Thornburgh says those who do show up tend to have more partisan views, and as a result, tend to elect more partisan candidates.   

“We have a small number of people driving elections because they’re in the primaries and because we exclude people from primaries. We can no longer expect the kind of accountability from that process that I think we deserve,” said Thornburgh, who also calls the current system “taxation without representation.”    

“We pay $20-25 million a year to hold elections on behalf of the political parties, but not everybody literally gets invited to that party,” said Thornburgh.   

He says it’s time for a change, especially as the number of independent voters increases.    

“Nationally, about 50 percent of all young voters who register for the first time choose to be registered as independent,” said Thornburgh, who added that a majority of voters support open primaries. “This overdue change is supported by three-quarters of ordinary voters from every political camp, from libertarian to progressive, from Trump voters to fans of Bernie Sanders and everyone in between,” Thornburgh added.   

Independent voters also testified to express their concerns and experiences with the current system.   

“We vote for candidates, not the party. I have voted for Democrats. I have voted for Republicans. I voted for greens, libertarians and independents. I am like other independents who don’t want to be forced to join a party to participate in the primary,” said Jennifer Bullock with Independent Primaries PA. “We believe in decoupling voting rights with party affiliation. We believe that parties should be participants in elections, not gatekeepers of them,” Bullock added.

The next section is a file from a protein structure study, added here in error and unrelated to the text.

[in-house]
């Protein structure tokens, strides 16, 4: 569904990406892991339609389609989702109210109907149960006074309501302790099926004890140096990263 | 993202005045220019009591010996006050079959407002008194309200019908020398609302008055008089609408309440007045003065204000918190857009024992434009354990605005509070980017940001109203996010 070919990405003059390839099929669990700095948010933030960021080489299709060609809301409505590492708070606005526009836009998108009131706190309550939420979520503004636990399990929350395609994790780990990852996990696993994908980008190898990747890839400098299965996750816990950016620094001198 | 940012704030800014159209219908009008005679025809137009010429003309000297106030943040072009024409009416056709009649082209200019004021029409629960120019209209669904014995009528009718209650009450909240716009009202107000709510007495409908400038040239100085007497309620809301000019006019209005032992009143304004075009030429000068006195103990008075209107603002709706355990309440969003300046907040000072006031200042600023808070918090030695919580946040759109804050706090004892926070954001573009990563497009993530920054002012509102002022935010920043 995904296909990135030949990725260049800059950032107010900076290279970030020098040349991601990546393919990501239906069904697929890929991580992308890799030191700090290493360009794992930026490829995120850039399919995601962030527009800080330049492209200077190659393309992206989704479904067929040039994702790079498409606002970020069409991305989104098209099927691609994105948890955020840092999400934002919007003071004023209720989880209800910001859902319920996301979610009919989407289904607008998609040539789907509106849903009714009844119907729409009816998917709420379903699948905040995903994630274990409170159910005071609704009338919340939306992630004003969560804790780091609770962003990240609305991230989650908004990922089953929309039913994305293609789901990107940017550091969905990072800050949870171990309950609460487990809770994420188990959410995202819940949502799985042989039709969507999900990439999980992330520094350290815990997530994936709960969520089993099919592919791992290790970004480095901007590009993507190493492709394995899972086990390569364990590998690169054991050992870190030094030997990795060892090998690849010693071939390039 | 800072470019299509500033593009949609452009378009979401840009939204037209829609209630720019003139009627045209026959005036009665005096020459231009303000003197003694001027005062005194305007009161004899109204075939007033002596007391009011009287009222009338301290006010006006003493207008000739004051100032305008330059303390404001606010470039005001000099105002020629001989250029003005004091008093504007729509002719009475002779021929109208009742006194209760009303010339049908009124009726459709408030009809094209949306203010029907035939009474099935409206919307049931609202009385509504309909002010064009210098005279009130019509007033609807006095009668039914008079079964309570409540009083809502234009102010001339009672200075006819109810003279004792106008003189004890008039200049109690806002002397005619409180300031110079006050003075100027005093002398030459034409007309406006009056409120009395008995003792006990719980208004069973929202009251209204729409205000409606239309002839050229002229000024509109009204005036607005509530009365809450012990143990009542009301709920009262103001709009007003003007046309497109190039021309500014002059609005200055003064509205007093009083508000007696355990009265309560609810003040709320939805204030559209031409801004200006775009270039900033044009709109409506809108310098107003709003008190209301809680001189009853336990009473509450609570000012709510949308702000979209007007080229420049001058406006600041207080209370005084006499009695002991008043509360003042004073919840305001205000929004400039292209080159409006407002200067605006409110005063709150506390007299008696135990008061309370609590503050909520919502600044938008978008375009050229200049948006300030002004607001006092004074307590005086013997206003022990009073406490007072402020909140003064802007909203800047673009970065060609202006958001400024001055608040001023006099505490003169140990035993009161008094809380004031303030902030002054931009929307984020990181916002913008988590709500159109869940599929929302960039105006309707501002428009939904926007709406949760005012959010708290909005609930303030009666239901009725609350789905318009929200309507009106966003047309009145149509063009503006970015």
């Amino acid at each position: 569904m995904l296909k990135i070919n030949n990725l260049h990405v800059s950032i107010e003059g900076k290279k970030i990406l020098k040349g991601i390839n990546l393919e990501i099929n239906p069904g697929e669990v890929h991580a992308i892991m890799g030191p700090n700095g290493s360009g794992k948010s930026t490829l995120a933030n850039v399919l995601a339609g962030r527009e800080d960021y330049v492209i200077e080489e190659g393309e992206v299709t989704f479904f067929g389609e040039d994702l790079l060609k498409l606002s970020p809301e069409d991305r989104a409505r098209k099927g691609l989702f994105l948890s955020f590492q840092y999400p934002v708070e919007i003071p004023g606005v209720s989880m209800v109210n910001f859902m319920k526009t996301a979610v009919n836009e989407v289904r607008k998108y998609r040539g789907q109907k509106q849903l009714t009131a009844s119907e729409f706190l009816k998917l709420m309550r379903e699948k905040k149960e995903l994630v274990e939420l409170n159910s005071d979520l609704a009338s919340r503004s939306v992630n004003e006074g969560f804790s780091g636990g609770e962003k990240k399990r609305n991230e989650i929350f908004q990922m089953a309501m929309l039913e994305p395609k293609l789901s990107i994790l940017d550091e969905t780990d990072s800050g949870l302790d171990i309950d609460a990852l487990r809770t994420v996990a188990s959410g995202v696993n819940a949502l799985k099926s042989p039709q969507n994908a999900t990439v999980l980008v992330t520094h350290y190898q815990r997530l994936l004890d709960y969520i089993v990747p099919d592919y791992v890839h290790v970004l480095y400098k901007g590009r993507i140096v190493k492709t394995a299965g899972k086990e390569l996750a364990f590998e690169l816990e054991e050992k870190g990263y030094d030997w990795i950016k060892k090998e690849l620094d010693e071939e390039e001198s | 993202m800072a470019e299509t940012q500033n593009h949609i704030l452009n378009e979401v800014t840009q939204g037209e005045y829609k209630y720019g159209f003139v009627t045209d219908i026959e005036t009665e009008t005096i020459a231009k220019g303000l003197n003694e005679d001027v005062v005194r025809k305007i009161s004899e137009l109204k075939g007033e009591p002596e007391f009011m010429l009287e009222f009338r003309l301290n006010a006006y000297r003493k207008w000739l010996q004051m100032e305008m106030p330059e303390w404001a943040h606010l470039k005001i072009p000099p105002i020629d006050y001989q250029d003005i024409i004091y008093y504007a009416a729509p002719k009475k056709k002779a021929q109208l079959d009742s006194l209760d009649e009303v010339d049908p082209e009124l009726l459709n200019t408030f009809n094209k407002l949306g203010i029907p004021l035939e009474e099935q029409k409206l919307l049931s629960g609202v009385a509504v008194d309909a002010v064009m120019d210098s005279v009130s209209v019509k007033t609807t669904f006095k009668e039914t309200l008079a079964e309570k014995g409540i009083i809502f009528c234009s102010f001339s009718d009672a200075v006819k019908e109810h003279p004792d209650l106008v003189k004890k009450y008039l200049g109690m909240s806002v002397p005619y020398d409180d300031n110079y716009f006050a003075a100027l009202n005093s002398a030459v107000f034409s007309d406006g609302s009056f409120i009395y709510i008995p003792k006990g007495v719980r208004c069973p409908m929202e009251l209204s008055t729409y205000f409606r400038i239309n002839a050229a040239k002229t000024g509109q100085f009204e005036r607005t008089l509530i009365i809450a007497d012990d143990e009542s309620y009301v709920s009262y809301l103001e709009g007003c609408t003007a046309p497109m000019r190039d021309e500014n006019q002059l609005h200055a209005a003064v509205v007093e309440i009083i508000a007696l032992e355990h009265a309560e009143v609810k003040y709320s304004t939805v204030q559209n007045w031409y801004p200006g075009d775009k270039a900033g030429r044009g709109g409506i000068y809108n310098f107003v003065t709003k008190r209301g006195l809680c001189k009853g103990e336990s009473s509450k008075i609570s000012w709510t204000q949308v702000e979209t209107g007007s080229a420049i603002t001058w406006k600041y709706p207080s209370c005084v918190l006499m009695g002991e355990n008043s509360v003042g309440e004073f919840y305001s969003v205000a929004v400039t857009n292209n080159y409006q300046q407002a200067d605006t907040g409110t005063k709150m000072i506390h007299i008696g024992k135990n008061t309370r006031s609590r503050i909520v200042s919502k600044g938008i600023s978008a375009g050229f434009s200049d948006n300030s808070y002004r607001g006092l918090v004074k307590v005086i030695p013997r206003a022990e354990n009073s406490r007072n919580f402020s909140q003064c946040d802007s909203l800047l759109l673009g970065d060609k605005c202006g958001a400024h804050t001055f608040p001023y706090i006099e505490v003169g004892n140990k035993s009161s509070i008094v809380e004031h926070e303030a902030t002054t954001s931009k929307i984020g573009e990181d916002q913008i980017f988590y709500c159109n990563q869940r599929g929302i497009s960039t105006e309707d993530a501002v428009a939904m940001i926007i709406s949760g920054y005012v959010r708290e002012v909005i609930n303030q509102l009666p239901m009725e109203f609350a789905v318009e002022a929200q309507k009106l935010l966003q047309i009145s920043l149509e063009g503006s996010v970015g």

Northern tier State Representative Clint Owlett (R-Tioga/Bradford/Potter) sits on the State Government Committee and shared a statement to ErieNewsNow which reads in part:   

“Tuesday’s hearing about legislation to implement open primaries generated some interesting testimony and gives us something to think about moving forward. In the meantime, voters who are registered as independents or other third parties currently are able to vote in the primary by changing their registration 14 days or more prior to the primary.”   

Some lawmakers on the committee expressed concerns about Rep. Quinn’s legislation and say it gives more privileges to non-partisan, or independent voters than to partisan, meaning Democrat or Republican, voters.   

“How would it not be unfair to the majority of Pennsylvanians – 85 percent of them – to allow a very small percentage of voters to show up and say I want to influence this party’s primary or that party’s primary,” said Representative Russ Diamond (R-Lebanon).   

“I don’t necessarily believe that it’s the government’s responsibility to fix the political party’s problems for them. In fact, that’s what the general election is for,” said Representative Paul Schemel (R-Franklin).   

Companion legislation to Rep. Quinn’s bill was introduced in the Senate by Sen. Dan Laughlin (R-Erie). Both bills will need committee approval before reaching the floor in their respective chambers for a full vote.